The National Assembly must be seen as partners-in-progress with the Executive Arm and we must create the enabling legal environment for Mr. President to justify the confidence reposed in him and his vice president by the electorate. We must remember that in every democracy, the legislators are the foot-soldiers marching for the masses.

We are also here to share experiences, bond with each other and have candid exchanges on critical issues before the National Assembly. I urge us to be frank and open because a chain is as strong as its weakest link. More so, the candle does not lose anything by lighting another candle.

Friends and colleagues, we are all leaders. There is this story about one of the world’s best musical conductors, Sir Michael Costa. His massive orchestra was rehearsing. Trumpets were blaring. The drums were booming. The trumpets and trombones were pulsating. The violins electrified the atmosphere with sweet melodies. The piccolo is a very tiny musical instrument. The piccolo player said to himself, “”What good am I doing? I might just as well not be playing. Nobody can hear me at all, anyhow.” So, he kept the tiny instrument to his mouth without blowing it. Suddenly Sir Costa paused and shouted, “Stop! Stop! Where is the piccolo? Where is the piccolo?”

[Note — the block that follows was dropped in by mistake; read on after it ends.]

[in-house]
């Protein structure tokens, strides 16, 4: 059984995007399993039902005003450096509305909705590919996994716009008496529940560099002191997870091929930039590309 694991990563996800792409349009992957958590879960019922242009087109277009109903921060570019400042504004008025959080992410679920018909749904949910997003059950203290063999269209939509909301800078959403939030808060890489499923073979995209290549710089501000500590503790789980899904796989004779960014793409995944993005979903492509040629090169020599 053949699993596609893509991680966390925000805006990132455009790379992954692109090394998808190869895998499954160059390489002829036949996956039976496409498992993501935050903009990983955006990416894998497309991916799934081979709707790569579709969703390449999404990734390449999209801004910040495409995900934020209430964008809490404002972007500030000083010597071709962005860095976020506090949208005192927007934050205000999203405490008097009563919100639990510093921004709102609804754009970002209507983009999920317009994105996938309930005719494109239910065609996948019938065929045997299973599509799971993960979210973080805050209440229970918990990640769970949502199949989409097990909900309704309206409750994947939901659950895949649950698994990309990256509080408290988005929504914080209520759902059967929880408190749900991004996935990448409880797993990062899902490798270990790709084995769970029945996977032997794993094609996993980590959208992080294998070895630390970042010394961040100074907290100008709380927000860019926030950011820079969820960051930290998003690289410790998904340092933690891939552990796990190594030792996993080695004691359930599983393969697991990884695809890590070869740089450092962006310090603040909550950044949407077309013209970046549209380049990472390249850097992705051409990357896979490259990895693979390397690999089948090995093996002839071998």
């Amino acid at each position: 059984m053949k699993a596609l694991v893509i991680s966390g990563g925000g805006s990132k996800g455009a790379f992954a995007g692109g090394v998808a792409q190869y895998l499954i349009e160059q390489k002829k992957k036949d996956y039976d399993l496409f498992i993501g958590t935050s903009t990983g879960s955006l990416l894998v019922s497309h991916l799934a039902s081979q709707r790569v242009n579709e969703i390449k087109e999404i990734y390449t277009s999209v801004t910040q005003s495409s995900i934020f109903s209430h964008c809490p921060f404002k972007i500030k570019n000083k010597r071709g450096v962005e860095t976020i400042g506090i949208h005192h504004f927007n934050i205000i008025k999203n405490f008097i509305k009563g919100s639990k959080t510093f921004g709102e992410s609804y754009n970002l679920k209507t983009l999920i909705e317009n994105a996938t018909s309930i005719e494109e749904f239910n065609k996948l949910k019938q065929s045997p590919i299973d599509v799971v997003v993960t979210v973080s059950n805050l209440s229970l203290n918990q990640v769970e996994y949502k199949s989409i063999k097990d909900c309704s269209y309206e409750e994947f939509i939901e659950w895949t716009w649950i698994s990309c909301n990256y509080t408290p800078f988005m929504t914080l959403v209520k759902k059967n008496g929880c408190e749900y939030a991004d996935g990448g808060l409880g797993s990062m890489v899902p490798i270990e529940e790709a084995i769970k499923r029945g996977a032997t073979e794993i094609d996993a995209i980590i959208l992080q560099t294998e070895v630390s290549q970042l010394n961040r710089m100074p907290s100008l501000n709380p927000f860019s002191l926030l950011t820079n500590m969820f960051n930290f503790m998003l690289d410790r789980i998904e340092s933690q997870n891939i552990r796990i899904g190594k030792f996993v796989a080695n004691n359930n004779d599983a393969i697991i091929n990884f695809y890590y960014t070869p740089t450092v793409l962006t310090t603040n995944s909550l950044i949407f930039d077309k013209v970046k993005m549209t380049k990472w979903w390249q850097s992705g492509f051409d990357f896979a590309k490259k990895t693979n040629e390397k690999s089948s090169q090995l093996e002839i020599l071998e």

You may think that what you are doing does not matter, but if you stop, the beat will stop. No part is too small and no part is too big, we are all playing different roles and we need each other. And if we win, we win together. And if we fail, we fail together. But I dare to believe that iIf we all play our parts, we would cause this nation to confess that this National Assembly is the Assembly that should come and is come to change our destiny as a nation.

One again I warmly welcome you to this retreat in the ancient city of Ikot Ekpene, the Raffia City. I assure you that the resource persons would fill in the gaps, sharpen your tools and get you set for the tasks ahead.


God bless all of us and thank you for your kind attention.